The following list represents the last-known appearance by Lautenberg in every county in the state. I used a variety of sources, all electronic, to compile it, ranging from Lautenberg?s own press releases to his own senate gallery to basic google search results to my own personal knowledge of his work. I encourage others who have knowledge of when and where Lautenberg visited these counties and towns in those counties to post such information; if your local or county Democratic committee has met with Lautenberg or he has worked with you recently, please do post such information. In short, I?m not trying to be dishonest towards Lautenberg in the least in the information below.

If you don?t feel like reading further, then let me summarize: according to my research, Lautenberg hasn?t been to a dozen or so N.J. counties, most South Jersey and Republican-leaning ones, in months, if not years; he only makes quick media appearances (Monmouth, Ocean) in other counties; and spends the majority of his time in the state in Essex, Hudson, and Bergen counties, if he is in the state at all.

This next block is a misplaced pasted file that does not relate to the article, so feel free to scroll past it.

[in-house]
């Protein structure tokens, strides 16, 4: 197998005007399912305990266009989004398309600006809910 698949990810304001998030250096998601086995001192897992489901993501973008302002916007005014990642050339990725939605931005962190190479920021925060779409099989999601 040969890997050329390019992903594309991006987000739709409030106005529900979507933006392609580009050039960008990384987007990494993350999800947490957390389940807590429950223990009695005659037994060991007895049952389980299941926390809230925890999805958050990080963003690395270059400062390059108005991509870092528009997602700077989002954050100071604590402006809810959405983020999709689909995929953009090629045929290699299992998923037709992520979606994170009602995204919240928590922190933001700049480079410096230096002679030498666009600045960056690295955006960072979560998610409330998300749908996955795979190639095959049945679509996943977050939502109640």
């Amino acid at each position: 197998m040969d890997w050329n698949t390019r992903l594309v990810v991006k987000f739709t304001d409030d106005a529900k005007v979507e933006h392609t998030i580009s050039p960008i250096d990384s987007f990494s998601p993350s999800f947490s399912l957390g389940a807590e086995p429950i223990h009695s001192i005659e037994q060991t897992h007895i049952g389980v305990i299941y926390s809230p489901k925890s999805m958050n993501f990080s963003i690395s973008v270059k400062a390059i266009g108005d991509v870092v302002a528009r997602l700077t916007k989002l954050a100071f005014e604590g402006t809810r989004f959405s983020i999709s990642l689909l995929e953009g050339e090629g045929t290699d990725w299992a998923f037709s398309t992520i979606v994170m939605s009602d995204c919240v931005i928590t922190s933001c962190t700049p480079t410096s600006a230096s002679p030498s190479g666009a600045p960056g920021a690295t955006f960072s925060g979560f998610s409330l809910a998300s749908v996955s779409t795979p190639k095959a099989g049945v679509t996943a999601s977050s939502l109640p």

LoBiondo’s Credible Challenger

One notable news story that happened during the Andrews announcement and subsequent Lautenberg-Andrews fallout was that a somewhat unknown, but possibly formidable, opponent emerged at the last moment for Frank LoBiondo in NJ-02. David Kurkowski, a Cape May councilman, has made a late bid for LoBiondo’s congressional seat, and Democrats are clearing the slate for him to go mano-a-mano with the person who once pledged a six-term limit, then reneged. Kurkowsi has deep roots in Cape May, judging from his resume, his company, and his personal webpage, and he credits his environmental and preservation efforts as councilman as some of his best accomplishments:

In Cape May, Kurkowski has been a strong supporter of saving the historic Beach Theatre, refurbishing the Washington Street Mall, building a new convention center and getting wireless Internet.

In his first comments to the Press of Atlantic City, Kurkowski lays out a general strategy for the November election: